“I blame you, to death! We didn’t do anything to you!”

“I blame you, to death! We didn’t do anything to you!”
“I blame you, to death! We didn’t do anything to you!”

At the helm this Wednesday, a grieving mother from Italy, who lost her daughter at the Bataclan. And survivors, alive but who told of their deep traumas on themselves and their very young children.

Luciana, Valeria’s mother, died on November 13, 2015 at the Bataclan. © Radio France / Valentin Pasquier

It’s a mother who is the first to take the stand on October 13, on the twenty-fourth day of this trial of the attacks of November 13, 2015. Luciana came from Italy to testify, in memory of his daughter Valeria, who died at the age of 28 at the Bataclan. “Valeria was a source of happiness, we will mourn her forever.” Valeria was completing a doctorate in demography at La Sorbonne. She had been living in France since 2009. “I hope that my testimony, as well as that of all the other people, will allow the pain and suffering of the victims to go down in history”, concludes this mother Italian, very sober, very dignified. Before returning to sit down, Luciana told the court that she regularly comes to Paris to lay a flower in front of the monument erected in memory of the victims of the Bataclan, in the square just in front of the concert hall, “it’s the ugliest little garden in Paris, but that’s okay”.

One haunting thought: her children

Stéphanie, 42 years old, long blond hair can be summed up in two words: “mentally injured”. Stéphanie, a tall woman with round shoulders, was at the Bataclan with her husband, the father of her two children. She saw one of the terrorists shoot “in gusts in the pit “, with “coldness”. He even thought he saw him smile. She lay down on the ground, like everyone else. With this feeling that his heart was going to explode, that his brain was disconnecting. Near the scene, an injured man asks for help. Stéphanie tries to lift him, without success, and “my partner told me: come on let’s go! “ She adds : “this moment haunted us”.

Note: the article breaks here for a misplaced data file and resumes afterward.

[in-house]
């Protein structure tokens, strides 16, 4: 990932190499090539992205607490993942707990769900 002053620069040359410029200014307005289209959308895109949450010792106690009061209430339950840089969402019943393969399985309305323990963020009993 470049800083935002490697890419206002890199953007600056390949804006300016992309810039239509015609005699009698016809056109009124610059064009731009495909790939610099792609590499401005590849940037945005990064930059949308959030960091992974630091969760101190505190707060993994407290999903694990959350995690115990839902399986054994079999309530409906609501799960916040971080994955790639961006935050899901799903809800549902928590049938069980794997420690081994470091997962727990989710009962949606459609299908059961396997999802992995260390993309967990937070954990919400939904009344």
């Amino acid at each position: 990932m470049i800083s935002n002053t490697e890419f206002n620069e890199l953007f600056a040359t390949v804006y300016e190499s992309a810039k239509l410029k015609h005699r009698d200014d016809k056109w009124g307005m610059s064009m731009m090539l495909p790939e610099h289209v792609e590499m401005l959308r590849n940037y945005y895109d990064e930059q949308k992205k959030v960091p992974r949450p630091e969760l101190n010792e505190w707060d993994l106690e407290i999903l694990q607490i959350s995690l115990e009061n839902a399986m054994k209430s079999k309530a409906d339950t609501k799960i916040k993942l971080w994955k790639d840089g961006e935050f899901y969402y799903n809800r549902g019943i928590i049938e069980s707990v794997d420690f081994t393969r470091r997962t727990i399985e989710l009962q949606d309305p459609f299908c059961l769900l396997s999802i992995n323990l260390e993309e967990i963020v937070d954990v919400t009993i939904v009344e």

Stéphanie manages to hide in a dressing room, with the bassist of the Eagles of Death Metal. And there, she thinks only of her two children, her three-year-old son and her five-month-old daughter, whom she left with her parents before this romantic concert. In her hiding place, Stéphanie does not dare write to her mother that she loves her. “I told myself that she already knew it and that this message was going to worry her”. Pendant the three hours during which she thought she died, she was only obsessed with one thought, “the anguish of what my children would become without me”. Stéphanie repeats to herself that she does not want to die. Especially not because of “stupid psychopaths, they weren’t stronger than us, they just had guns.”

“He drew us with huge eyes”

When the police release her and her husband, Stéphanie is relieved to be alive, but confronted with the horror images. First she sees “a head”, that of a terrorist killed in the final assault of the BRI. Then, near the bar, “bodies on top of each other, a mass grave”. When she reunites with her children, Stéphanie is no longer the same, neither she nor her husband. And their oldest child still suffers from it today. Since November 13, 2015, her son is followed by a child psychiatrist. The shrink asks him for pictures. “He drew us with huge eyes”. Eyes filled with amazement. “But they did not win and I am waiting for those in this box who are still in a murderous logic to be put out of harm’s way”, Stéphanie warns.

François-Dominique at the helm of the Special Assize Court in Paris on October 13. © Radio France / Valentin Pasquier